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Case Report

Giant Carcinoma Ex-Pleomorphic Adenoma with Distant Metastasis: A Case Report with Review of Literature

Supriya Kheur, Yashwant Ingle, Meena Kulkarni, Tushar Patil

Abstract

Pleomorphic adenoma, though essentially benign can undergo malignant transformation. Here, a case of a female patient with a giant size tumor of parotid weighing 1.6 kgs has been presented. The tumor was diagnosed as carcinoma ex-pleomorphic adenoma which showed breast and lung metastasis. The various parameters which can predict malignant transformation in Pleomorphic adenoma have also been discussed in this paper. The understanding of the underlying complications of Pleomorphic adenoma makes us better equipped in rendering optimal treatment to the patient.

Key words: Neoplasms;Complex and Mixed;Adenoma;Pleomorphic;Mixed;Malignant;Salivary Gland Tumor;Carcinoma;Giant Size;Metastasis;Malignant Transformation.

Supriya Kheur, Meena Kulkarni, Yashwant Ingle, Tushar Patil. Giant Carcinoma Ex-Pleomorphic Adenoma with Distant Metastasis: A Case Report with Review of Literature. International Journal of Oral & Maxillofacial Pathology; 2012:3(1):74-78. ©International Journal of Oral and Maxillofacial Pathology. Published by Publishing Division, Celesta Software Private Limited. All Rights Reserved.

Received on: 15/10/2011 Accepted on: 02/02/2012

Introduction

Pleomorphic Adenoma (PA) is a benign salivary gland neoplasm. It represents 45 – 74% of all salivary gland tumors and more than 50% of them occur in parotid gland. This tumor is plagued with recurrences, malignant transformation and metastasis1. The rate of recurrence is high due to their pseudo capsule and inadequate resection as well as the predominance of myxoid and hyalinised material. The malignant transformation generally occurs about 10 years after the benign pleomorphic adenoma2. Malignancies arising in PA encompass of 3 entities: 1) carcinoma ex-pleomorphic adenoma (CXPA), 2) carcinosarcoma and 3) metastasizing benign pleomorphic adenoma.2,3 There are only 2 cases of CXPA reported with extensive lung metastasis reported in the literature.4,5 We report a case of CXPA showing all the classical features with abnormally increased size along with breast and lung metastasis. A complete review of this malignant mixed tumor is done with special emphasis on the pathogenic mechanism that leads to transformation of PA to CXPA.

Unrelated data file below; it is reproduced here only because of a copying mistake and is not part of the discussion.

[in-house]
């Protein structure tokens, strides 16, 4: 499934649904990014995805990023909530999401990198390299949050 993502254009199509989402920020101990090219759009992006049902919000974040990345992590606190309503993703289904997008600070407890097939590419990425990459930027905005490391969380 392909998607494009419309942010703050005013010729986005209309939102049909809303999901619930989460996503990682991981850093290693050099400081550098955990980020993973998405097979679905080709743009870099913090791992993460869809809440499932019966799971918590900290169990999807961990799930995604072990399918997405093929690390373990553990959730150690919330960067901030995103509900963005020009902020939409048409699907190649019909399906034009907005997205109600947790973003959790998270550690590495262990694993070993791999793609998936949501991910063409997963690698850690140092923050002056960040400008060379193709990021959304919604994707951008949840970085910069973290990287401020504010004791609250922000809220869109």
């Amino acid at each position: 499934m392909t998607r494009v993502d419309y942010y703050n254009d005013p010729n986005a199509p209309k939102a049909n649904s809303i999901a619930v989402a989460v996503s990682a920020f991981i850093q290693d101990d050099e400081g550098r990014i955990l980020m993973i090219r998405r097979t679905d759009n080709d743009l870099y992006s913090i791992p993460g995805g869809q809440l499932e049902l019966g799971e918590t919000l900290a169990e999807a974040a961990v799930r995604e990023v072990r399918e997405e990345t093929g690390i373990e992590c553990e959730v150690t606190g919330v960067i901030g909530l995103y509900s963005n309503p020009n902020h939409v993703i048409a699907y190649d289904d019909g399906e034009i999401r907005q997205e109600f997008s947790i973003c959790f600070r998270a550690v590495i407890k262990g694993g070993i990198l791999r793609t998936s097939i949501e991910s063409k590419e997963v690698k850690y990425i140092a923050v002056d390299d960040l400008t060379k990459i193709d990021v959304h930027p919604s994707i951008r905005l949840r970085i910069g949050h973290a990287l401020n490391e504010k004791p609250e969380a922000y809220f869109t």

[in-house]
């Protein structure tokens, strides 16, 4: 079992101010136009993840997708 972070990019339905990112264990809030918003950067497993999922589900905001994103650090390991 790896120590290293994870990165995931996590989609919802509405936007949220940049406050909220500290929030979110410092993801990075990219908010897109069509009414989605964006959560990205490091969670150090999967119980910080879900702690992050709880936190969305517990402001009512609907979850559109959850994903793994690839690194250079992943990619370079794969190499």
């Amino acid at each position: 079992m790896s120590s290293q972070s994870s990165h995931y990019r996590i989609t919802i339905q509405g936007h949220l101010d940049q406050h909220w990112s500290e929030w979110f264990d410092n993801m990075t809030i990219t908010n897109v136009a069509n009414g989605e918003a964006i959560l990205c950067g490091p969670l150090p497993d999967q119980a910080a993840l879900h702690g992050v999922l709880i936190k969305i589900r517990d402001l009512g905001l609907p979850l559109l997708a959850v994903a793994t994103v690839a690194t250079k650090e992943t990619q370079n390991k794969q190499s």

Case Report

A 63 year old female patient reported to our Out Patient Department with a large neck mass. The patient gave a history of the lesion being present since past 21 years which had gradually increased to the present size. She also gave a history of surgical removal of the growth after which the increase in size was tremendous. On examination the mass was soft to firm, lobulated, nodular and variegated in consistency. It was covered with stretched skin with superficial distended veins prominently seen in some areas. The lesion extended anteriorly from the lobule of the ear, with the pinna being lifted to the level of the occipital prominences posteriorly. The lesion was extended laterally along the length of the neck up to the supraclavicular notch (Fig 1a).

The patient also presented with a single small nontender, nodular mass in the left breast. The axial computed tomography scan of the lesion revealed well defined predominantly cystic mass, 14.2 X 14.1 cm with innumerable internal septae. The mass was seen extending superiorly from the level of infra-auricular region. Medially the lesion had a poor plane of differentiation with the left parotid gland. The lesion was also indenting the left submandibular salivary gland with invagination into the plane adjacent to the left para-pharyngeal space. The left carotid sheath and its content were displaced medially. Few borderlines enlarged left jugular and submandibular nodes were present. A 1.1 cm parenchymal nodule was found on the right upper lobe of the lung (Fig 1b).

Further chest radiographs revealed typical cannon-ball appearance. Multiple variable radiolucencies seen in both lungs were

suggestive of metastasis. Aspiration performed from 3 - 4 different sites of the mass revealed an abundance of mucoid material with few cells showing myoepithelial differentiation and mitotic activity. The cells were in clusters and sheets with round to polygonal shape, high nuclear/cytoplasmic ratio, prominent nucleoli, irregular outlines, acinuous formation at places. The background revealed abundant pink, vacuolated, myxoid ground substance. A provisional diagnosis of adenocarcinoma was made with differential diagnosis of CXPA (Fig 2a).